Port Authority Board OKs Sandy Mitigation Projects at PATH, Holland Tunnel, JFK
📅 Wed March 22, 2017 - Northeast Edition #6
The Port Authority Board of Commissioners authorized more than $77 million in flood protection and resiliency projects at major Port Authority assets throughout the region that were damaged by Superstorm Sandy in 2012.
The projects include planning for permanent flood mitigation repairs to the Holland Tunnel, and project authorization for work at John F. Kennedy International airport and four PATH stations — Hoboken, Exchange Place, Grove Street and Newport — that sustained the heaviest damage when the historic surge of corrosive seawater flooded stations and tunnels built more than 100 years ago. The salt water caused extensive and, in some cases, irreparable damage to signal and communications equipment.
“Today is another key point in our recovery from Sandy. We have authorized the means to restore our facilities permanently, which also will create a more resilient and productive regional economy and transportation network,” said John Degnan, board chairman.
“What happens in our Port District — and what happens to our Port District — impacts the nation,” said Pat Foye, executive director. “The projects authorized today reflect the latest Federal Emergency Management Agency flood maps and the Port Authority's own updated resiliency guidelines. We are restoring our facilities in ways that make them better and stronger and we are grateful to our federal partners for their essential support.”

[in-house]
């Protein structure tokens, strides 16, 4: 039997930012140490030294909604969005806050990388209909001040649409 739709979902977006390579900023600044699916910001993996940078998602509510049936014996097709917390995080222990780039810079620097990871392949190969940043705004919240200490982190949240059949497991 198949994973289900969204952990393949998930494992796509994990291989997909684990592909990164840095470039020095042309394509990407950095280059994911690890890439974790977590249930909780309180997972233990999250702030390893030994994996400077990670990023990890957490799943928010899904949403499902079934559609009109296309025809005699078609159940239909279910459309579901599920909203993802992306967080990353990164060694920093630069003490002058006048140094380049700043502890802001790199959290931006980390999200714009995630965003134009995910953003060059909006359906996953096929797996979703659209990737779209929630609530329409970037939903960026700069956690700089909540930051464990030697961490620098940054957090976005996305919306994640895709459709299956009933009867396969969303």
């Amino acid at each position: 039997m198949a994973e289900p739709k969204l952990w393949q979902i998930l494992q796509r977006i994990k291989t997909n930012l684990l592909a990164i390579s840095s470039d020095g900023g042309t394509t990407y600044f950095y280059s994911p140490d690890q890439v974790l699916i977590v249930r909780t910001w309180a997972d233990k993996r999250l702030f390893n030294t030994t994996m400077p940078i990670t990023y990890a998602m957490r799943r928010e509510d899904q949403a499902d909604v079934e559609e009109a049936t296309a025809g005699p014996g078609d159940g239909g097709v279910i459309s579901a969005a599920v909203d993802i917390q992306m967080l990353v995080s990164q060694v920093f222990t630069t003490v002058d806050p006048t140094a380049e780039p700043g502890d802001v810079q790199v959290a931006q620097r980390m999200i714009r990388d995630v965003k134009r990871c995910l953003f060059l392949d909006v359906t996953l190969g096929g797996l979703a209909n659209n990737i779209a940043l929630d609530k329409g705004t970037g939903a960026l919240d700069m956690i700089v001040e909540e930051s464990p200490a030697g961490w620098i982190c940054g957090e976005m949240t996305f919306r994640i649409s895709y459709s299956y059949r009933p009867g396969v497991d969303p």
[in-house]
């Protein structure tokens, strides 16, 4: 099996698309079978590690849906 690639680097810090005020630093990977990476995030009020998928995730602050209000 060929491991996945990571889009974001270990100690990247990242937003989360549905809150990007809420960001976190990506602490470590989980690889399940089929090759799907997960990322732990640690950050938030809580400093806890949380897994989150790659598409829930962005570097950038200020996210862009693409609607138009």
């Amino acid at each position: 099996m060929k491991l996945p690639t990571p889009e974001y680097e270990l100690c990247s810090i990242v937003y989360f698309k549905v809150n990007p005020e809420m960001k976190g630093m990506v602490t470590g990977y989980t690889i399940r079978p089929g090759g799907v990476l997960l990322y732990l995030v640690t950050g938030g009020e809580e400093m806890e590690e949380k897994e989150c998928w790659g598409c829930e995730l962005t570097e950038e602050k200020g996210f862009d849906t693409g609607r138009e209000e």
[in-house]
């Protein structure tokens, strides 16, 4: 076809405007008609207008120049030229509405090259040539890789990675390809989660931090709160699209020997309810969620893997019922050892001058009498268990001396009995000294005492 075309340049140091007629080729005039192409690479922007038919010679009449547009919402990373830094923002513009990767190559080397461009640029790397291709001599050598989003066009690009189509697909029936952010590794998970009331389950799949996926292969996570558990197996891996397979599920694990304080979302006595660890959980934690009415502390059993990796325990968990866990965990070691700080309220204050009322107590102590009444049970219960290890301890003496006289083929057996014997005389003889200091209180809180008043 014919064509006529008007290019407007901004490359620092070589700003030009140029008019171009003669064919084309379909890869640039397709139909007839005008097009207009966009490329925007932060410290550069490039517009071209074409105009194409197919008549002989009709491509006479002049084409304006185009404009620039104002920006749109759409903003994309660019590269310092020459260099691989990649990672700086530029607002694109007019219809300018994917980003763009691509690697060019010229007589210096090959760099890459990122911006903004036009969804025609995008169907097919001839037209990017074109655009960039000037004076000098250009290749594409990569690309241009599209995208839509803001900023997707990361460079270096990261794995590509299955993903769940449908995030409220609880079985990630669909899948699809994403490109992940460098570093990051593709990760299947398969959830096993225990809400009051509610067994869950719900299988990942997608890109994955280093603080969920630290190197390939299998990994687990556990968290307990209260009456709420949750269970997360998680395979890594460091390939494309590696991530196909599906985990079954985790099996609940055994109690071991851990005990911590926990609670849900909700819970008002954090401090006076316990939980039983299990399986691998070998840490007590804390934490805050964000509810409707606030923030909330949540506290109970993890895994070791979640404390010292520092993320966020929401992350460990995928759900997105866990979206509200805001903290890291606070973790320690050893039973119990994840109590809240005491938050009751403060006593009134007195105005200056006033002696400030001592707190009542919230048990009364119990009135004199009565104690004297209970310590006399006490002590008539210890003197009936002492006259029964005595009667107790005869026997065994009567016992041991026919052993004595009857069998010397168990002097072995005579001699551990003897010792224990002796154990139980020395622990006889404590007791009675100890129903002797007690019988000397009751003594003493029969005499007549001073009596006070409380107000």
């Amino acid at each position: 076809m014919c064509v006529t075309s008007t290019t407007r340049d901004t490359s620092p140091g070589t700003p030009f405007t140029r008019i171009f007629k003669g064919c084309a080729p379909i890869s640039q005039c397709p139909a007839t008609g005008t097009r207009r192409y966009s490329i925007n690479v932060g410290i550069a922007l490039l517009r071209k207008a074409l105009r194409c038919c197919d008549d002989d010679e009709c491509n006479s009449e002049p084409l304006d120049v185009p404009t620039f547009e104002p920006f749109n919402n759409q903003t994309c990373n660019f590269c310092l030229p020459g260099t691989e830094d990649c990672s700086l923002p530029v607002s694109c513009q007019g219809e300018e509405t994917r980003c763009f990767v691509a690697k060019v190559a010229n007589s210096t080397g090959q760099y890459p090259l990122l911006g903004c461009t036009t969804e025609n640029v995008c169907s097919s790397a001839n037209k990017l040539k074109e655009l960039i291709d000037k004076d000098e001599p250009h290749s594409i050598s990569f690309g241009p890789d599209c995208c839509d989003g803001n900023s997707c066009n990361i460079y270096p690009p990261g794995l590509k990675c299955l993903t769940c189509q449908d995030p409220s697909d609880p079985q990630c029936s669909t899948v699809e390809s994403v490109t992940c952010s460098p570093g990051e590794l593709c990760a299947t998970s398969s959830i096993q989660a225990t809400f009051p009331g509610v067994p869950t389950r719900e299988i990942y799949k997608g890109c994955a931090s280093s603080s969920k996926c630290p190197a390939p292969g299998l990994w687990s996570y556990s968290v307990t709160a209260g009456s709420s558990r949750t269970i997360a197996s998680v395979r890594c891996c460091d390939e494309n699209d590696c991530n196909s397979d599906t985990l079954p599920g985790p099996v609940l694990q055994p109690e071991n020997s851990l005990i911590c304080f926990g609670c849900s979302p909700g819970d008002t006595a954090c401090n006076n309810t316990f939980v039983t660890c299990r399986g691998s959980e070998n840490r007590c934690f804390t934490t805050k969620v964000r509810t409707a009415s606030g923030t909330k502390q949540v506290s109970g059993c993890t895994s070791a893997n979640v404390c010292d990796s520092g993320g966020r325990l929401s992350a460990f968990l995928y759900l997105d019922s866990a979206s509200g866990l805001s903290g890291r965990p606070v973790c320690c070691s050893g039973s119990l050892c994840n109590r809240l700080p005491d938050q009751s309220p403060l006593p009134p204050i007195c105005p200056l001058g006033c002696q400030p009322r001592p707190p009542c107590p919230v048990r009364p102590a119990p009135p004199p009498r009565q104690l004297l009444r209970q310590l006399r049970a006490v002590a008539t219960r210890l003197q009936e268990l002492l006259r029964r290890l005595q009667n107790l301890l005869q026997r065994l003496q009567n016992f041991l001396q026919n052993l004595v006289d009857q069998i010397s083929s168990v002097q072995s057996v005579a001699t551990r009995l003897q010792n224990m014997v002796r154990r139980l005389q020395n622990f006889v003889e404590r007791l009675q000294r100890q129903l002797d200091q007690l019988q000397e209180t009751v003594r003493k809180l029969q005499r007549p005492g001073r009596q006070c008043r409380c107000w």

Resiliency measures at PATH stations include flood protections totaling $26.7 million at Exchange Place; $12.6 million for the Newport station; $10.7 million for repairs to the Grove Street station entrances; and flood-proofing six sets of exterior stairs and the elevator at a combined cost of $13.3 million at the Hoboken Terminal, which sustained the most damage in the PATH system.
The authorization also includes almost $7 million in planning work for permanent repairs and restorations at the Holland Tunnel, a National Historic Civil and Mechanical Engineering landmark. Both the north and south tubes of the Holland were damaged severely by water entering through the New Jersey roadway portals and through the exhaust air duct system.
At John F. Kennedy International Airport (JFK), the Board authorized $7 million to install tide gates that will prevent flooding at the airport's lowest elevations. During Sandy, the rising waters of Jamaica Bay and the Bergen Basin pushed salt water onto airport property.
Over the life of the construction, which is expected to take several years, these critical projects will generate a total regional economic impact of an estimated 3,230 jobs, $272 million in wages and $686.3 million in economic activity.
For more information, visit panynj.gov.